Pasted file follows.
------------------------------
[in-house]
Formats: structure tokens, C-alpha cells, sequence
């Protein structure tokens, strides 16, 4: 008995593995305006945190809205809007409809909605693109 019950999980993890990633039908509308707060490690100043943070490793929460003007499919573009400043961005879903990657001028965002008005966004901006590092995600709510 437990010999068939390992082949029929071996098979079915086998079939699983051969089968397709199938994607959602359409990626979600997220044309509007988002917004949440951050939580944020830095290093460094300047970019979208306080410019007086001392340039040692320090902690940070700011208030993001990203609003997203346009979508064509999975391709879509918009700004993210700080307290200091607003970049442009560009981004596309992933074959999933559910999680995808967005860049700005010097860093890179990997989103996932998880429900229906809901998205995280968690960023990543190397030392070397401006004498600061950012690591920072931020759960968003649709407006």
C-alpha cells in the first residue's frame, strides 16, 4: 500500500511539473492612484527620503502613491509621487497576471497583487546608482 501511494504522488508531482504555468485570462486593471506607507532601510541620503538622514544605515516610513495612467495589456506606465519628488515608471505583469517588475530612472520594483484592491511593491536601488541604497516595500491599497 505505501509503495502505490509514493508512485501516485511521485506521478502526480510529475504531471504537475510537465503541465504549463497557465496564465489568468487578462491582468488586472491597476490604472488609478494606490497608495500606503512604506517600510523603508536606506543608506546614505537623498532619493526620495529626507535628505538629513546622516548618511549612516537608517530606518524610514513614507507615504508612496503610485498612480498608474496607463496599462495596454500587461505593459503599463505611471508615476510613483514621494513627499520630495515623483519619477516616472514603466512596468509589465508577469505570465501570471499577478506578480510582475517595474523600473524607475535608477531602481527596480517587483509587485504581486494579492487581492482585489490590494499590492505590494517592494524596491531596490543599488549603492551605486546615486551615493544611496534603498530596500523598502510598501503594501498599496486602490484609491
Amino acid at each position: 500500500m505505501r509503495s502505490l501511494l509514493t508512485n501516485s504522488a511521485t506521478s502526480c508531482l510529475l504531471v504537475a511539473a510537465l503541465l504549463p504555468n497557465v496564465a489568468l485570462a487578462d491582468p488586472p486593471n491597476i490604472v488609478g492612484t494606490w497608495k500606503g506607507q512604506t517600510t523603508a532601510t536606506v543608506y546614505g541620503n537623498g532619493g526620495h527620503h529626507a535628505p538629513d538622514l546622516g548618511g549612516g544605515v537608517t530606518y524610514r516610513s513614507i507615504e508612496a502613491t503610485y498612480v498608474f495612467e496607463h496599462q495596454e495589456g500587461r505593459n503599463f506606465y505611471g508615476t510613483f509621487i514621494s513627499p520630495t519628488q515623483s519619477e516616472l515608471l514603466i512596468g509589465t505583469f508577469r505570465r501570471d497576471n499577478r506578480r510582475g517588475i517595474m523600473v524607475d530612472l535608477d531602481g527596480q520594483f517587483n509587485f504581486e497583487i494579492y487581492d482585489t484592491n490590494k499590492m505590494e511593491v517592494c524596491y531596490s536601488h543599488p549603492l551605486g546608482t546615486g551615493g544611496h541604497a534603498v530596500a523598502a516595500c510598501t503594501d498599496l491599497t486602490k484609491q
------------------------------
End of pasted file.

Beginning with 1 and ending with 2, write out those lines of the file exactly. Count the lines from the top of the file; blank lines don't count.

[in-house]
Formats: structure tokens, C-alpha cells, sequence